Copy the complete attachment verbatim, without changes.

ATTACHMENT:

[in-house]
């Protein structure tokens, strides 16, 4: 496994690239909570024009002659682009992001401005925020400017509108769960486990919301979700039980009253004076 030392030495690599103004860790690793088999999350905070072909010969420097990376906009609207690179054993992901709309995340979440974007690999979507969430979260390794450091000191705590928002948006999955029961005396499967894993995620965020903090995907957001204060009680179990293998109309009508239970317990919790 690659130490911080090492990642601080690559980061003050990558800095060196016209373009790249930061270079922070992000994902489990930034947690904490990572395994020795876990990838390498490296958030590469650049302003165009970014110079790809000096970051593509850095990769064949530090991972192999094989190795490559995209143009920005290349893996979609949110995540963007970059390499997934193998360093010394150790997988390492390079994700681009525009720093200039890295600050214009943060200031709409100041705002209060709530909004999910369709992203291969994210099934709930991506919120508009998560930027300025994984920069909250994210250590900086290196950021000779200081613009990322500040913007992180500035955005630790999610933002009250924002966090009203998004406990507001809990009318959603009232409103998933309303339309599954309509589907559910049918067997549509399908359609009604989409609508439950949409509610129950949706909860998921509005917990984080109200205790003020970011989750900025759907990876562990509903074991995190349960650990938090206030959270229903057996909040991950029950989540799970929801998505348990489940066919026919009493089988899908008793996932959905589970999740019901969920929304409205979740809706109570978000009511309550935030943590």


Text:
[in-house]
């Protein structure tokens, strides 16, 4: 496994690239909570024009002659682009992001401005925020400017509108769960486990919301979700039980009253004076 030392030495690599103004860790690793088999999350905070072909010969420097990376906009609207690179054993992901709309995340979440974007690999979507969430979260390794450091000191705590928002948006999955029961005396499967894993995620965020903090995907957001204060009680179990293998109309009508239970317990919790 690659130490911080090492990642601080690559980061003050990558800095060196016209373009790249930061270079922070992000994902489990930034947690904490990572395994020795876990990838390498490296958030590469650049302003165009970014110079790809000096970051593509850095990769064949530090991972192999094989190795490559995209143009920005290349893996979609949110995540963007970059390499997934193998360093010394150790997988390492390079994700681009525009720093200039890295600050214009943060200031709409100041705002209060709530909004999910369709992203291969994210099934709930991506919120508009998560930027300025994984920069909250994210250590900086290196950021000779200081613009990322500040913007992180500035955005630790999610933002009250924002966090009203998004406990507001809990009318959603009232409103998933309303339309599954309509589907559910049918067997549509399908359609009604989409609508439950949409509610129950949706909860998921509005917990984080109200205790003020970011989750900025759907990876562990509903074991995190349960650990938090206030959270229903057996909040991950029950989540799970929801998505348990489940066919026919009493089988899908008793996932959905589970999740019901969920929304409205979740809706109570978000009511309550935030943590």